In an hour-long screed to reporters, Secretary of State John Kerry railed against polls showing opposition to aggressive US military intervention abroad, dubbing it a “new isolation.”
“We are beginning to behave like a poor nation,” Kerry said of Americans’ unwillingness to support ever-larger, ever more calamitous wars the world over. He vowed that the US wouldn’t retreat anywhere in the world.
The US spends more on its military than nearly the whole rest of the world combined, and throws billions of dollars in military aid at other nations, subsidizing their own wars. Yet budget concerns have slowed the rate of growth of this spending in recent years, inconveniencing Kerry’s plans to start new wars.
Kerry insisted Americans “do not perceive the connection between US engagement abroad and the US economy, their own jobs and wider US interests.”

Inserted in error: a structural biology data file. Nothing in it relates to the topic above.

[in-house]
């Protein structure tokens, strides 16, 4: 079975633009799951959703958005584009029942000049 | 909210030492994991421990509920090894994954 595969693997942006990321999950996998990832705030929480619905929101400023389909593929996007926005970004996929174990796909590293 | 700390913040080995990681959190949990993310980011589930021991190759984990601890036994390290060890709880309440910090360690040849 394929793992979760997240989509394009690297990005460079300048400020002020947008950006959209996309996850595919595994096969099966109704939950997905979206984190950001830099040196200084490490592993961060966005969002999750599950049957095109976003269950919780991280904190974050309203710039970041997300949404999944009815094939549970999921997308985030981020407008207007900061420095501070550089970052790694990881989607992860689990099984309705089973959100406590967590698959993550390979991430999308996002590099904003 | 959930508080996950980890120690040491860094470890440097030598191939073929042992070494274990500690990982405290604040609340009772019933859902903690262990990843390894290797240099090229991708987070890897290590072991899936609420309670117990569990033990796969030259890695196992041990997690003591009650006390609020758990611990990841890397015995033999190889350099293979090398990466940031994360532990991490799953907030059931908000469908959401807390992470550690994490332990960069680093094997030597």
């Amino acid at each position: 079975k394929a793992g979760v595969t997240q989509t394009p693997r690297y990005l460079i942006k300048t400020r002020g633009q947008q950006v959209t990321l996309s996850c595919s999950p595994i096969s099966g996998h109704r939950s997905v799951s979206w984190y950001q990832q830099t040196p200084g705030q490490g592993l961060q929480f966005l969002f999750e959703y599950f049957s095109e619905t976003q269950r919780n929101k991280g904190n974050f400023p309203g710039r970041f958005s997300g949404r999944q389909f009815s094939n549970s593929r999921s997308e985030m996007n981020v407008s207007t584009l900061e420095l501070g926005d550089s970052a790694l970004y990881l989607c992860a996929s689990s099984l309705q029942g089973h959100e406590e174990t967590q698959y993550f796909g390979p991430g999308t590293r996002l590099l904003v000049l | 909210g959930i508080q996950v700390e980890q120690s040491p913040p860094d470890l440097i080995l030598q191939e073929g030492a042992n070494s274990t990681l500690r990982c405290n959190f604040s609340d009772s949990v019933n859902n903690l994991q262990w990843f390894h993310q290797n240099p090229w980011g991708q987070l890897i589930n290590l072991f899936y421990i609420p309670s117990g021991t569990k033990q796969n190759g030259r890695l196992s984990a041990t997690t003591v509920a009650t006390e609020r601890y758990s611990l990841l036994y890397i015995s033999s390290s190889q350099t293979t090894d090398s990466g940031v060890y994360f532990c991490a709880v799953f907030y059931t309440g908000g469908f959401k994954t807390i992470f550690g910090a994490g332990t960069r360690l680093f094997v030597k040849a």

Indeed, most Americans have begun to notice that runaway deficit spending to pay for “US engagement abroad” has been a major drag on the economy in recent years, and that America’s checkered history of military conquest has not netted any decisive victories in decades, let alone any major economic boons.
Secretary Kerry was at the lead of an attempt to lie the American public into a war with Syria late last year, and after being rebuffed by overwhelming public opposition, has remained resentful about the prospect that the administration might conceivably not be able to launch whatever wars it wants whenever it wants.